Any depreciation in rupee on account of China-led turmoil in the global financial markets should only be welcome sign for India, or else Indian exports will suffer more at the hands of China and other emerging countries witnessing correction in their currencies, an ASSOCHAM Paper has pointed out.
"India should allow its currency to slide while the RBI should use ample foreign exchange reserves to defend the currency only if there is a rout situation. However, there is a distinct possibility that rupee could actually strengthen over the medium term", the paper said.
It said India must also ensure that Indian exports need to get back their competitiveness even in the midst of global slowdown. The major challenge is coming from China in various forms with sizeable influence on the currency valuation.
Yuan devaluation, third in the last five months, will negatively impact Indian firms which have export exposure to China in sectors such as tyres, pharmaceuticals, steel and organic chemicals textiles due to a volatile change in terms of trade, the paper said.
"The impact of this devaluation will depend on the time horizon....However, the short-term impact can be negative in some sectors which also include capital goods among others," the ASSOCHAM paper on 'Implications of Devaluation of Chinese Yuan' noted . The devaluation will make Indian exports expensive to the neighbouring country, affecting the competitiveness.
"The biggest concern is the steadily deteriorating balance on the merchandise trade account with China," the chamber President Mr Sunil Kanoria said.
In a damage control for its markets and to keep its exports competitive, the Chinese central bank has devalued the Yuan for the third time in the last five months, sending global investors into a tizzy.
The latest round of devaluation can make India's trade imbalance with China even worse. In any case, the deterioration has been rather steady and secular in the last few years with exports to China dropping. With a sharp reduction in prices of primary commodities which India ships out, the export value is bound to decline in a disproportionate manner to imports since the inward shipments comprise capital, telecom and manufactured goods.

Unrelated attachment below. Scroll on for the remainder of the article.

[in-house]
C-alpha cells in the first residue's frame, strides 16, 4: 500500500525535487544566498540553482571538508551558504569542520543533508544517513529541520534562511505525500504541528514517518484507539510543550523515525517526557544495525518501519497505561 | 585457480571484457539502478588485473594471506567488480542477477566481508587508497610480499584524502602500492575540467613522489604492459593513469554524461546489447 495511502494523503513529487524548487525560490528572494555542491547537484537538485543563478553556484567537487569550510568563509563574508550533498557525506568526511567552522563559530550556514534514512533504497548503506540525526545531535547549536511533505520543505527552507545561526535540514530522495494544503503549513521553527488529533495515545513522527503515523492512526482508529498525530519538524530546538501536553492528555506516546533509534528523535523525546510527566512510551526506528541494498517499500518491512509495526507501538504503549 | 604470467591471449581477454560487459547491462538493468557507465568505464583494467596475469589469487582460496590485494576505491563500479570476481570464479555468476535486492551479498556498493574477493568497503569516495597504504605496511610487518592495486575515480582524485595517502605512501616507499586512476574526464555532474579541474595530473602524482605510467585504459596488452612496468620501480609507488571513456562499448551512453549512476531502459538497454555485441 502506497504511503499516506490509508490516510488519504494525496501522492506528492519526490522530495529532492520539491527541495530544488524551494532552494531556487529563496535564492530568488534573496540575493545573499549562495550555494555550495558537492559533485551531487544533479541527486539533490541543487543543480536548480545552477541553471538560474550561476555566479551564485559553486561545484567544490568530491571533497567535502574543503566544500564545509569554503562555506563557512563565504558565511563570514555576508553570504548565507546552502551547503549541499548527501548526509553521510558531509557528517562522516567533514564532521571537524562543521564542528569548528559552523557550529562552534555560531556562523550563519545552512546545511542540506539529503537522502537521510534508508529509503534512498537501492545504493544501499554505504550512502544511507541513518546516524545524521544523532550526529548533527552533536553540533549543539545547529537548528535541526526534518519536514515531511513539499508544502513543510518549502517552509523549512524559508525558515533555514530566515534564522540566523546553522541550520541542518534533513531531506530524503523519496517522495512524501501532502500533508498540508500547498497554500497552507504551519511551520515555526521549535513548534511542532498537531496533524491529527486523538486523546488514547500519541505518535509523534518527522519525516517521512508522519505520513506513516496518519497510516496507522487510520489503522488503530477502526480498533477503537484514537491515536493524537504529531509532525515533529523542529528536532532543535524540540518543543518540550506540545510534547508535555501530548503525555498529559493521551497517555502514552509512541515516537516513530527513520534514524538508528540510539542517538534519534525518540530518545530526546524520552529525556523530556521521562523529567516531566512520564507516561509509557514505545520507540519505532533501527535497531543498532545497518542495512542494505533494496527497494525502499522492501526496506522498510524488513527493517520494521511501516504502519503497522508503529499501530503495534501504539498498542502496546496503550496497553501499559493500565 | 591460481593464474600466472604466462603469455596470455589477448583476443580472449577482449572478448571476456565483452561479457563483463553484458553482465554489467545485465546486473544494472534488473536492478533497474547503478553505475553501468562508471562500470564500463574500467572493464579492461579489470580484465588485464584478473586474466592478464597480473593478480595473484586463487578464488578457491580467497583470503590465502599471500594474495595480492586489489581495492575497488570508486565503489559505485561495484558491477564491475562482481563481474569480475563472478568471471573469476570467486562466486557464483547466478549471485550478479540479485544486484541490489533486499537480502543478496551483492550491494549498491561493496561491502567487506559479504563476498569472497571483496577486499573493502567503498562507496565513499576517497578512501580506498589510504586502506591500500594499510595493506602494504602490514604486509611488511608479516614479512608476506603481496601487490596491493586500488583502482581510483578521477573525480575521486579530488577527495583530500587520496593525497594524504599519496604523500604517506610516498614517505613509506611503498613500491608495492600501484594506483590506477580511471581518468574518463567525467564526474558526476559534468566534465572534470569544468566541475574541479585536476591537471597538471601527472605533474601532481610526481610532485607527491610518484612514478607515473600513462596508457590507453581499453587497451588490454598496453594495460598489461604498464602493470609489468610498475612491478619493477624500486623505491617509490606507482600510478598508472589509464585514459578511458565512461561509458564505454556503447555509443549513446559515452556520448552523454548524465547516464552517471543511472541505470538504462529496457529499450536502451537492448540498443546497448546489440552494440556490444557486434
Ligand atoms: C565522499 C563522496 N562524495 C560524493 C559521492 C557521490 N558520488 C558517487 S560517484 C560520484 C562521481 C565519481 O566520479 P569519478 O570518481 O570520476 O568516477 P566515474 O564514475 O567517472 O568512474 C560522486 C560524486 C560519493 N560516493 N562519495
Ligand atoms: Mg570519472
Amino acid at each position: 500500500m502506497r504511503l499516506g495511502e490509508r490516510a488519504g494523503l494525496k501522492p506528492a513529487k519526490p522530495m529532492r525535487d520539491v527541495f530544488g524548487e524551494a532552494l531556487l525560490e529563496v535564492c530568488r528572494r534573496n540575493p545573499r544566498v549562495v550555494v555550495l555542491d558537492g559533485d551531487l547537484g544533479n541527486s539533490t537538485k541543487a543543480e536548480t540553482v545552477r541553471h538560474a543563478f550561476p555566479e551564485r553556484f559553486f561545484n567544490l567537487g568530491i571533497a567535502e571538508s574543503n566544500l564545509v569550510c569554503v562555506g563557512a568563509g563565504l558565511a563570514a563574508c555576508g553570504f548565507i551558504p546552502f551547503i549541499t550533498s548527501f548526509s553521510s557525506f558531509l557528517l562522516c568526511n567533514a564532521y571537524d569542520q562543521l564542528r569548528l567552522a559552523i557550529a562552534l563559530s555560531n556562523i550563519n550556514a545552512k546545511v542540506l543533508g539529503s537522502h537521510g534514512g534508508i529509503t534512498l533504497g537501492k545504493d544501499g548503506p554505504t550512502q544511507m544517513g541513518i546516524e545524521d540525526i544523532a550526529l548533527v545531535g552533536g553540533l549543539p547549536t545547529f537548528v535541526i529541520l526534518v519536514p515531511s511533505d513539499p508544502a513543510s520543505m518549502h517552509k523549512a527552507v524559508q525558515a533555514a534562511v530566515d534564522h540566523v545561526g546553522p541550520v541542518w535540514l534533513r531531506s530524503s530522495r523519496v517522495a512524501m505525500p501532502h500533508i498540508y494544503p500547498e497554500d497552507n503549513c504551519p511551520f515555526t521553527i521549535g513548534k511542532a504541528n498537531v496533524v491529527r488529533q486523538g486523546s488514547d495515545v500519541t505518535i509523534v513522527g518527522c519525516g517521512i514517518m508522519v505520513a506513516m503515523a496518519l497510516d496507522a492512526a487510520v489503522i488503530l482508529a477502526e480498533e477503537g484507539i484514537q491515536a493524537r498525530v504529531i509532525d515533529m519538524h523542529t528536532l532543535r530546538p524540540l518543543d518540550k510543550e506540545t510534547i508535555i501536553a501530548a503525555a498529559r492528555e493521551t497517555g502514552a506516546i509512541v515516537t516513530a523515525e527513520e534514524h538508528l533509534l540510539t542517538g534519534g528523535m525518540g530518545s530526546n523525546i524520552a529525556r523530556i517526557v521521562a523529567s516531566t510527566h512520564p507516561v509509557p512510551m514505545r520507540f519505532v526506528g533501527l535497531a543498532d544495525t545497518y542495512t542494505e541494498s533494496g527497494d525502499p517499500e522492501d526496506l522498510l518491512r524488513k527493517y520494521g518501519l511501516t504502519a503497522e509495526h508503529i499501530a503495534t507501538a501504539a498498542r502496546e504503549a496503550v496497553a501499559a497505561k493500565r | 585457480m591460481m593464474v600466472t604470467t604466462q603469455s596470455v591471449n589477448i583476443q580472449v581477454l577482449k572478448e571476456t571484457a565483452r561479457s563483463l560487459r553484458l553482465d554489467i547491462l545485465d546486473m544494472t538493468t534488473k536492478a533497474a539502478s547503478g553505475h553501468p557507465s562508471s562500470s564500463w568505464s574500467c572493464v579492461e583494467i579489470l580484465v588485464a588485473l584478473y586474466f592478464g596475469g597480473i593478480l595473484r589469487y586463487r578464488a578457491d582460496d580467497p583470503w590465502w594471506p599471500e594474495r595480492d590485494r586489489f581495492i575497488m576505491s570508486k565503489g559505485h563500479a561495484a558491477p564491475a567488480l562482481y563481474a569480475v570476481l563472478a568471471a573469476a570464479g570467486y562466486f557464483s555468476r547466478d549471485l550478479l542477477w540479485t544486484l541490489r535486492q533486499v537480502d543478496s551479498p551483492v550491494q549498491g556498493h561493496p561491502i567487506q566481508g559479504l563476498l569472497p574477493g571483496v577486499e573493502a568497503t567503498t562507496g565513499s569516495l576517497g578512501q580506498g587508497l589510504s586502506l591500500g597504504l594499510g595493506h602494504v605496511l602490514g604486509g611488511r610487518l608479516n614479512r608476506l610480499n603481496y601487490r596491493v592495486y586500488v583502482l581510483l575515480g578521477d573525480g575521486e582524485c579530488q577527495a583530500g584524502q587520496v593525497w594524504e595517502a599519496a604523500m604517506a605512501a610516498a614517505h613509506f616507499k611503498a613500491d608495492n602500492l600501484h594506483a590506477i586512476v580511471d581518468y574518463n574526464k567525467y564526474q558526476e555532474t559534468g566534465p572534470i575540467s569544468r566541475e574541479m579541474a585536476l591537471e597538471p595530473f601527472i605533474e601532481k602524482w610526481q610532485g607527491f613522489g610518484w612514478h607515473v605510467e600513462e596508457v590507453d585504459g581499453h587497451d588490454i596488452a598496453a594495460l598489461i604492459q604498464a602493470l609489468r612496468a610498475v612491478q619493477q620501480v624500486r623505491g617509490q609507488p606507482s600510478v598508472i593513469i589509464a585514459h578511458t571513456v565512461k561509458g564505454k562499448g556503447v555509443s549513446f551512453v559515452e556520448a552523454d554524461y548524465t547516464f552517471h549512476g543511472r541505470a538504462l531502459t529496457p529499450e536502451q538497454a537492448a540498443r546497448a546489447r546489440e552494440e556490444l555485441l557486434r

In 2014-15, the trade imbalance at USD 48.5 increased by over a third from USD 36.2 billion (in the previous year). "This large trade deficit is essentially a reflection of India's inability to penetrate the Chinese markets, a problem that seems to have aggravated over the past three years".
In 2011-12, India's exports to China were valued at USD 18 billion, but in 2014-15, the value of exports dropped to below USD 12 billion.
"Going forward, the situation does not look good; rather it has deteriorated with the Chinese demand for primary goods declining and crash in prices", the ASSOCHAM said.
He said while it is true that India is not as badly affected by the global headwinds, "we cannot remain insulated and the wisdom lies in cushioning ourselves with generating more traction in the domestic economy while seeking to make Indian exports competitive ".
Even in a third country market, the currency devaluation in China can make things difficult for Indian goods since the rupee depreciation has not been sharp enough to give competitive edge to the country's exporters.
"The fact that China and India compete for several export items such as textiles, leather goods, light engineering , gems and jewellery etc is an additional challenge faced by the Indian exporters. Besides, there is also a concern that a weaker Yuan will help China dump goods into the Indian market".